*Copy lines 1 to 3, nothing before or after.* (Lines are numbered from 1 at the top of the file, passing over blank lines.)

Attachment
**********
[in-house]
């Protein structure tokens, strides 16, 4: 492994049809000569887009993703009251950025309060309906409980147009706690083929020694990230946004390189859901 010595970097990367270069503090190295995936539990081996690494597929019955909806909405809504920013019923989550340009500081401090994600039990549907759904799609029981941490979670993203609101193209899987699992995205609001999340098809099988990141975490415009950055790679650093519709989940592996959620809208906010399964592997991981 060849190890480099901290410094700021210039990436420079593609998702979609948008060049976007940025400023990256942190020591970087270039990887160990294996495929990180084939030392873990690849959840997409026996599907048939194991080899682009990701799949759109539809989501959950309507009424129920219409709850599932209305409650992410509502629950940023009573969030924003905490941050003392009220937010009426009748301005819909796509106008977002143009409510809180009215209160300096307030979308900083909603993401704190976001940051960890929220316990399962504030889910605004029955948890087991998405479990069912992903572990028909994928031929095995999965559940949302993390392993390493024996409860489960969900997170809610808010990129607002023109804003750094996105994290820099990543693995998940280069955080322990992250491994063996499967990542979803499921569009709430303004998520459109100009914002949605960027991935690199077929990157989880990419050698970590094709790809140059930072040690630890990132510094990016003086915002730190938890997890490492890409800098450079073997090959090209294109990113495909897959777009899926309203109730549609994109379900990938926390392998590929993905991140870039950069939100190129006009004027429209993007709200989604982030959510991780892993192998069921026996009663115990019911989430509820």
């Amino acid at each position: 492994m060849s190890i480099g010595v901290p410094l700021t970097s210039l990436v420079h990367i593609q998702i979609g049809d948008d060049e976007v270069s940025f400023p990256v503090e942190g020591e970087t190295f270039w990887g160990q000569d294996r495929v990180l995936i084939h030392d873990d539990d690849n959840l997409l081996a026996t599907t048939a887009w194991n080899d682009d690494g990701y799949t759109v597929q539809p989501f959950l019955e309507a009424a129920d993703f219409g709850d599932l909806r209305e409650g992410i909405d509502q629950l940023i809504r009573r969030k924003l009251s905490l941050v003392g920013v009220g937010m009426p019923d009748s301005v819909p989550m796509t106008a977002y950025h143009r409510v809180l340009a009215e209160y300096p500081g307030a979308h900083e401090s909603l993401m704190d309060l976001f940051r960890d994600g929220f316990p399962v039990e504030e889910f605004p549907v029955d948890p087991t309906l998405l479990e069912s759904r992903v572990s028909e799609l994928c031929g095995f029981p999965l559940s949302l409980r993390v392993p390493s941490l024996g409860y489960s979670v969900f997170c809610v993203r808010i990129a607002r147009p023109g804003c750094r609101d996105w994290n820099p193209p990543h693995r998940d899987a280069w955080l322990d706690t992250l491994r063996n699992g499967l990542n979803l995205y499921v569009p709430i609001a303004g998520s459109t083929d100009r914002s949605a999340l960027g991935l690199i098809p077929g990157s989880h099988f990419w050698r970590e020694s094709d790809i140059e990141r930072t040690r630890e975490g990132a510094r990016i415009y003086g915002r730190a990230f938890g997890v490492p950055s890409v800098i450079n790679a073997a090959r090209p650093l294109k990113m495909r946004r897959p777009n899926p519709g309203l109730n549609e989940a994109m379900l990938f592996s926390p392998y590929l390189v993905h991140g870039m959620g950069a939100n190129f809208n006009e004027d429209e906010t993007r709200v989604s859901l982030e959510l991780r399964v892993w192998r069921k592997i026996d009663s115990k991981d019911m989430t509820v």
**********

[in-house]
């Protein structure tokens, strides 16, 4: 492994049809000569887009993703009251950025309060309906409980147009706690083929020694990230946004390189859901 010595970097990367270069503090190295995936539990081996690494597929019955909806909405809504920013019923989550340009500081401090994600039990549907759904799609029981941490979670993203609101193209899987699992995205609001999340098809099988990141975490415009950055790679650093519709989940592996959620809208906010399964592997991981 060849190890480099901290410094700021210039990436420079593609998702979609948008060049976007940025400023990256942190020591970087270039990887160990294996495929990180084939030392873990690849959840997409026996599907048939194991080899682009990701799949759109539809989501959950309507009424129920219409709850599932209305409650992410509502629950940023009573969030924003905490941050003392009220937010009426009748301005819909796509106008977002143009409510809180009215209160300096307030979308900083909603993401704190976001940051960890929220316990399962504030889910605004029955948890087991998405479990069912992903572990028909994928031929095995999965559940949302993390392993390493024996409860489960969900997170809610808010990129607002023109804003750094996105994290820099990543693995998940280069955080322990992250491994063996499967990542979803499921569009709430303004998520459109100009914002949605960027991935690199077929990157989880990419050698970590094709790809140059930072040690630890990132510094990016003086915002730190938890997890490492890409800098450079073997090959090209294109990113495909897959777009899926309203109730549609994109379900990938926390392998590929993905991140870039950069939100190129006009004027429209993007709200989604982030959510991780892993192998069921026996009663115990019911989430509820």
């Amino acid at each position: 492994m060849s190890i480099g010595v901290p410094l700021t970097s210039l990436v420079h990367i593609q998702i979609g049809d948008d060049e976007v270069s940025f400023p990256v503090e942190g020591e970087t190295f270039w990887g160990q000569d294996r495929v990180l995936i084939h030392d873990d539990d690849n959840l997409l081996a026996t599907t048939a887009w194991n080899d682009d690494g990701y799949t759109v597929q539809p989501f959950l019955e309507a009424a129920d993703f219409g709850d599932l909806r209305e409650g992410i909405d509502q629950l940023i809504r009573r969030k924003l009251s905490l941050v003392g920013v009220g937010m009426p019923d009748s301005v819909p989550m796509t106008a977002y950025h143009r409510v809180l340009a009215e209160y300096p500081g307030a979308h900083e401090s909603l993401m704190d309060l976001f940051r960890d994600g929220f316990p399962v039990e504030e889910f605004p549907v029955d948890p087991t309906l998405l479990e069912s759904r992903v572990s028909e799609l994928c031929g095995f029981p999965l559940s949302l409980r993390v392993p390493s941490l024996g409860y489960s979670v969900f997170c809610v993203r808010i990129a607002r147009p023109g804003c750094r609101d996105w994290n820099p193209p990543h693995r998940d899987a280069w955080l322990d706690t992250l491994r063996n699992g499967l990542n979803l995205y499921v569009p709430i609001a303004g998520s459109t083929d100009r914002s949605a999340l960027g991935l690199i098809p077929g990157s989880h099988f990419w050698r970590e020694s094709d790809i140059e990141r930072t040690r630890e975490g990132a510094r990016i415009y003086g915002r730190a990230f938890g997890v490492p950055s890409v800098i450079n790679a073997a090959r090209p650093l294109k990113m495909r946004r897959p777009n899926p519709g309203l109730n549609e989940a994109m379900l990938f592996s926390p392998y590929l390189v993905h991140g870039m959620g950069a939100n190129f809208n006009e004027d429209e906010t993007r709200v989604s859901l982030e959510l991780r399964v892993w192998r069921k592997i026996d009663s115990k991981d019911m989430t509820v």